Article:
C's Set To Embark on Grueling Stretch That Will Severely Limit Practice Time

BOSTON – Monday marked the final practice of the calendar year for the Boston Celtics.

They better have enjoyed it, because they won’t be on that court very often over the next six weeks.

Beginning Tuesday in Charlotte, the Celtics are scheduled to play 24 games in the next 45 days leading into the All-Star break. During that six-week stretch, they will have only one instance – Jan. 1-2 – of consecutive days off, all while boarding 16 flights to and from 11 different cities.

That hectic schedule will severely limit Boston’s ability to hit the practice court, as Brad Stevens discussed Monday afternoon.

“We’re not going to have many practices in the next month and a half,” the coach said bluntly. “I think (practice) days like today, we’re not going to be very long, but the messages need to be very clear and we need to be able to take the emphases and apply them.”

A famous quote from Allen Iverson can, in a way, be applied to this conversation. He is well-known for his, “We’re talking about practice!” quote that characterized NBA practices as unimportant. However, contrary to his suggestion, practice is actually at the opposite end of the spectrum.

Think of the Boston Celtics like a pencil, and of practice like a pencil sharpener. A pencil sharpener is used to maintain the pencil’s sharp point and its ability to do its job: to write.

The same can be said of a team and its practices. Practice is used to keep a team like the Celtics sharp and to maintain its ability to do its job, which is executing its offensive and defensive systems.

When a pencil goes unsharpened, it slowly loses its ability to do its job. When Boston cannot practice, it slowly loses its ability to execute.

“It’s about not experiencing slippage,” Stevens said of having limited practice time. “It’s about … we’ve got to make sure we stay on top of all of the things we need to do to be a good team.”

Many of those things are defensive by nature. That’s the end of the court where teams slip the fastest without the opportunity to sharpen themselves.

Boston, in particular, is capable of slipping at the defensive end because it lacks great size and a dominant paint protector. Stevens alluded to those facts Monday morning.

“We have some things, as have been well discussed before the season and I think were well pointed out, that we need to manage,” he said, almost certainly alluding to the team’s lack of size and interior defensive presence. “And so to do that, we have to play well in other areas, specifically at the point of attack in transition, and with our ball pressure. And those are areas where when we slip, you can see it immediately, and it affects our whole defense.”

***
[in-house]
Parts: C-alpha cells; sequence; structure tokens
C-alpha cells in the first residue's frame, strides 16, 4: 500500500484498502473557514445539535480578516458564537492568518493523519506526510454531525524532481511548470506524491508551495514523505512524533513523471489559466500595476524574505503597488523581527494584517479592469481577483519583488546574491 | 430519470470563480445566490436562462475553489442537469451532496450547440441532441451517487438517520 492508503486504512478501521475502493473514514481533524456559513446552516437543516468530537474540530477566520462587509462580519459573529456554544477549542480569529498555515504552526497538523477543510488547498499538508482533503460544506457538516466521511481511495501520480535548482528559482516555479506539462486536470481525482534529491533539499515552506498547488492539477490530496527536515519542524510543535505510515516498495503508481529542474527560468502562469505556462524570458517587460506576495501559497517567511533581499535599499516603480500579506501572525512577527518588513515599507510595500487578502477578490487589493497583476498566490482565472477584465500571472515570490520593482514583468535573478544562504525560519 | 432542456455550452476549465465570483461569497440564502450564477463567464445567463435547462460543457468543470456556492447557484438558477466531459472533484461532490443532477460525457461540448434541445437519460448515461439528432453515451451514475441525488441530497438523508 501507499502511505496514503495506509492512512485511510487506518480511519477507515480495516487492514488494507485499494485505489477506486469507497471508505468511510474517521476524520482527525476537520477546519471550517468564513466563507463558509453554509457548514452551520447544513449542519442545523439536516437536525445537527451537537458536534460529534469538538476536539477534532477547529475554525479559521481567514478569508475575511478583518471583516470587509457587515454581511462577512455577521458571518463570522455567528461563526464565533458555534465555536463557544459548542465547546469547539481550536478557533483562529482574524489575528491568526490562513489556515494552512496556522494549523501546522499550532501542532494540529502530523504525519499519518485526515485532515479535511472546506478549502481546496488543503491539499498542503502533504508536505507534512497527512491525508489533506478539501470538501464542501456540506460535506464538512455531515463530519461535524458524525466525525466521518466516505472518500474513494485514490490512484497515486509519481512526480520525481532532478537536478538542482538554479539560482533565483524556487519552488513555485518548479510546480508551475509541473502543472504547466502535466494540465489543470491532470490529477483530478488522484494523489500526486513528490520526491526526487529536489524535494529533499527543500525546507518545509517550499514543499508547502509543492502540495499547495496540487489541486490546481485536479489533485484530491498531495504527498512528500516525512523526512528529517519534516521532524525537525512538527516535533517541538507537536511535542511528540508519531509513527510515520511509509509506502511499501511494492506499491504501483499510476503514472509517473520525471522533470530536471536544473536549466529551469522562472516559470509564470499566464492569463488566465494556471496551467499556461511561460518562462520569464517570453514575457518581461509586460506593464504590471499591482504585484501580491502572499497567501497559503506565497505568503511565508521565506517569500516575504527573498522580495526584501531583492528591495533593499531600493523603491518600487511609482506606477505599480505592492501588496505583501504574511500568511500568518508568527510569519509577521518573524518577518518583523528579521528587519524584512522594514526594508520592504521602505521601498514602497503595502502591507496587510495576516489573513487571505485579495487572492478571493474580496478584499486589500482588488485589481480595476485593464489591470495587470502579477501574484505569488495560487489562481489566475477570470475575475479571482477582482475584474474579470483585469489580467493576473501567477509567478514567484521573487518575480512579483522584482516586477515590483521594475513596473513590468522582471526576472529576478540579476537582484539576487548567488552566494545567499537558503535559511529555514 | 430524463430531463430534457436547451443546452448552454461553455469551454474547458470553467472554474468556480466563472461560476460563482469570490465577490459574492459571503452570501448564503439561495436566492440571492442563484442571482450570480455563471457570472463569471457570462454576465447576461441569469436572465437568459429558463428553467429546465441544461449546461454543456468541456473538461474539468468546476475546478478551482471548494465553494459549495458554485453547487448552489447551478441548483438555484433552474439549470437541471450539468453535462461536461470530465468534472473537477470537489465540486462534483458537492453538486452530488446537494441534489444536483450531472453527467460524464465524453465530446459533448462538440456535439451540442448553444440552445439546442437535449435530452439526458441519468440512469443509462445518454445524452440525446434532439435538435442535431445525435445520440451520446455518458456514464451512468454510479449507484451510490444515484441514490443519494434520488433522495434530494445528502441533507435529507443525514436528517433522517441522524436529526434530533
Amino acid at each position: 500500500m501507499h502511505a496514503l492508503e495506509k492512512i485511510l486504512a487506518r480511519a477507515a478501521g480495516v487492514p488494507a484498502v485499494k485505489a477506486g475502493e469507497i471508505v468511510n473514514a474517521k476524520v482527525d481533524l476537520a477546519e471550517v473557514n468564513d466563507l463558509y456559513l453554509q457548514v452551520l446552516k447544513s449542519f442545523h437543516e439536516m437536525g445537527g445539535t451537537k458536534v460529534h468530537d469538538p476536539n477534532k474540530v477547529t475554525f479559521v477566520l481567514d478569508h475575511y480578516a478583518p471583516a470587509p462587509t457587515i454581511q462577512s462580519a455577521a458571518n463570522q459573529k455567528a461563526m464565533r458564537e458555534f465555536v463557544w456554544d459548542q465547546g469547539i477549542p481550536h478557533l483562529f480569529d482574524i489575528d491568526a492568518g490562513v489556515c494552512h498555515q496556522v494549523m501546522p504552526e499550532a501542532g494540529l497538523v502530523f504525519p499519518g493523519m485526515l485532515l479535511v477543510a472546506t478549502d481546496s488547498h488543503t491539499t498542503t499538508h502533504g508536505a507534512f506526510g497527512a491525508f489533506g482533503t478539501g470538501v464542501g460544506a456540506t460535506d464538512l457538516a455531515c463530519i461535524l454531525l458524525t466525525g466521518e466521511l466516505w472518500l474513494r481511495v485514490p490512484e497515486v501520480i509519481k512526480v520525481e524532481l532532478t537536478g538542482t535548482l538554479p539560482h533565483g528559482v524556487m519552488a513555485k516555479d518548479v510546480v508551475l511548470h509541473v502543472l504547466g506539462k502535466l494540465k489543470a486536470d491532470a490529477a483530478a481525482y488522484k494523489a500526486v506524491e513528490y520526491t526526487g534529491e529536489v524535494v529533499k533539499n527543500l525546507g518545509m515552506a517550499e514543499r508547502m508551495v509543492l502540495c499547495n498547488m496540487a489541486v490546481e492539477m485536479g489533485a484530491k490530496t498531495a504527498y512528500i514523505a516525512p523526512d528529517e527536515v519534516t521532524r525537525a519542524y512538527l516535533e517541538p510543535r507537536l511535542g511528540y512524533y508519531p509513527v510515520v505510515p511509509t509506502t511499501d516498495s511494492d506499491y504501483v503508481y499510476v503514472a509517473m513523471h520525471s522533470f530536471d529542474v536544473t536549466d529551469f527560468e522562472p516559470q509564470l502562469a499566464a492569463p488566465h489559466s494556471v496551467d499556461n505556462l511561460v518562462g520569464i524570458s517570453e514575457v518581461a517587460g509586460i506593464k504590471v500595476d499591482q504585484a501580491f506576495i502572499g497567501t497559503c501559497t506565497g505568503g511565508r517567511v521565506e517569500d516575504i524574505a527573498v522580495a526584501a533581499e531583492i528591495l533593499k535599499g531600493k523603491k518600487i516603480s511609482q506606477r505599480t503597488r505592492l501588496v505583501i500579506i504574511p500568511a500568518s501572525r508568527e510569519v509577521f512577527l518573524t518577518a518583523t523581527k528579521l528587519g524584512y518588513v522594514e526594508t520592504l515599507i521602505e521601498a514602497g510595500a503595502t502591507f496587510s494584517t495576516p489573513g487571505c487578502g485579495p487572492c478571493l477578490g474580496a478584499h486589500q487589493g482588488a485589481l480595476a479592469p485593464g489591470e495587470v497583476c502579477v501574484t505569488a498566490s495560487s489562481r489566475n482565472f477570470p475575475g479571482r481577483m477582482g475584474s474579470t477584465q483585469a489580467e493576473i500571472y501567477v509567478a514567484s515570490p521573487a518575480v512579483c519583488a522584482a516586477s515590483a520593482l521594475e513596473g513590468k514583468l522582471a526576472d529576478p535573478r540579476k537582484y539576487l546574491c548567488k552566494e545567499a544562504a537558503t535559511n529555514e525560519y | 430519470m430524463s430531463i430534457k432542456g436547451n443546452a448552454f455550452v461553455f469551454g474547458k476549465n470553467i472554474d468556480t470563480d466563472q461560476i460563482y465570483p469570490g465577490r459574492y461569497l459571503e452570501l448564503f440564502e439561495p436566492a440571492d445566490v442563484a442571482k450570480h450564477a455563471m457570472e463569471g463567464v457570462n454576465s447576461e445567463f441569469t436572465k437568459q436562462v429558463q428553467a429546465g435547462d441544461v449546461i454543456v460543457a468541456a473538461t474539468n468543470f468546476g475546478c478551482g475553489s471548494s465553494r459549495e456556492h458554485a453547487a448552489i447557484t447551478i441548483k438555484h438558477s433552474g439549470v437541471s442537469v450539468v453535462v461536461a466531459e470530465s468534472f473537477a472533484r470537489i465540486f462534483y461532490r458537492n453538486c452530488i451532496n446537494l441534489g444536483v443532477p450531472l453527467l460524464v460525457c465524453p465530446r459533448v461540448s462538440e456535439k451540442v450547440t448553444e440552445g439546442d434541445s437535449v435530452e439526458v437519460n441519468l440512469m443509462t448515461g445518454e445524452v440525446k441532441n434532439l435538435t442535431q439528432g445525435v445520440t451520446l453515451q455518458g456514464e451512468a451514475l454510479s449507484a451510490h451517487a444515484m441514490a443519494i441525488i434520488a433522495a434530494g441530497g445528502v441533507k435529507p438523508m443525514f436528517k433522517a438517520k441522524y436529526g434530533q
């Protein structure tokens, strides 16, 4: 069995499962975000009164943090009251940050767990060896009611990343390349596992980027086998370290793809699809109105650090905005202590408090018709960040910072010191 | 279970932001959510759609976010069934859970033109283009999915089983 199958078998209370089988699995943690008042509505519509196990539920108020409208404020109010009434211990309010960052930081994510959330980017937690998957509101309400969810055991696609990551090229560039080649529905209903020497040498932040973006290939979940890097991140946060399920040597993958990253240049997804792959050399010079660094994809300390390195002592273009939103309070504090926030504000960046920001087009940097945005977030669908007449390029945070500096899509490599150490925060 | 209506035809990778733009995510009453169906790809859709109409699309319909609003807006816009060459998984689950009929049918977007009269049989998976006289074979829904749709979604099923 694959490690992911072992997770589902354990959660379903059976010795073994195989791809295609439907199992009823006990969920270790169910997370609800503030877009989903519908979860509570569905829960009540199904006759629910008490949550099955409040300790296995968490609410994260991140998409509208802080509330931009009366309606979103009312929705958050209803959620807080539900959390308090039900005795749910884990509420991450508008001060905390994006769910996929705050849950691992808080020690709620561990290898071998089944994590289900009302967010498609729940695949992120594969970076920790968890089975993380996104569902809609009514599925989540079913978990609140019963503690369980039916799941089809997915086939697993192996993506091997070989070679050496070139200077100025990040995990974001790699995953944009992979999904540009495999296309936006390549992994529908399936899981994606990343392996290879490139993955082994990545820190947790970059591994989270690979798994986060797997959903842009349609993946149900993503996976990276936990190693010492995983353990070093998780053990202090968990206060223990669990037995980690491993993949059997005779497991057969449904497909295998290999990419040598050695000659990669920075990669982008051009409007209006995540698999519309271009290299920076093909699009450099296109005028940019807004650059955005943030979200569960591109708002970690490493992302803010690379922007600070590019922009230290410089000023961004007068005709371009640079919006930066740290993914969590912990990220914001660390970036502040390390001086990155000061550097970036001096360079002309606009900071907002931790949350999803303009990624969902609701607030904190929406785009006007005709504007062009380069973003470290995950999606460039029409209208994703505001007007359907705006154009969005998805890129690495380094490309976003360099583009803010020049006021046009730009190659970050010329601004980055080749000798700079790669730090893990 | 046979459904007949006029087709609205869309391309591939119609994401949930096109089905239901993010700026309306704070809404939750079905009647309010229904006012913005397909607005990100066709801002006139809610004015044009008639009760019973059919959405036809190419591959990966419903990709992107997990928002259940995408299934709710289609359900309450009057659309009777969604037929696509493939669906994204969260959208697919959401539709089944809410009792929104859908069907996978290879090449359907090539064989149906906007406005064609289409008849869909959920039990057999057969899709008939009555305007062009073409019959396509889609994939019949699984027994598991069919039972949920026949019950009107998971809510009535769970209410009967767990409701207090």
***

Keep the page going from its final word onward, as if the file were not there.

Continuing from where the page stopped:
Boston will need to avoid such slippage over the next six weeks while practicing sporadically. The team will attempt to do so by upping the ante in other areas.

Opportunities such as film sessions, walkthroughs and individual workouts will be of the utmost importance to the Celtics as they navigate these next six weeks. No time can be wasted during these opportunities; as Stevens said, the messages to the players must be clear, and the players must be able to take the emphases and apply them to games without the liberty of practicing them beforehand.

“It’s a mindset,” said Jayson Tatum. “We’ve got to be more focused.”

He went on to add, “You have to be mature about it. With the schedule, you can’t always practice as much as you want, but you’ve just got to understand that if you want to be a part of something special, you’ve got to have the same level of focus every day.”

That is with regard to any activity, whether it’s an occasional practice, a film session, a walkthrough, or an individual workout. Maintaining focus at all times is the only way the Celtics will be able to successfully navigate the next six weeks, while the use of their most trusted sharpening tool – practice – will be limited.

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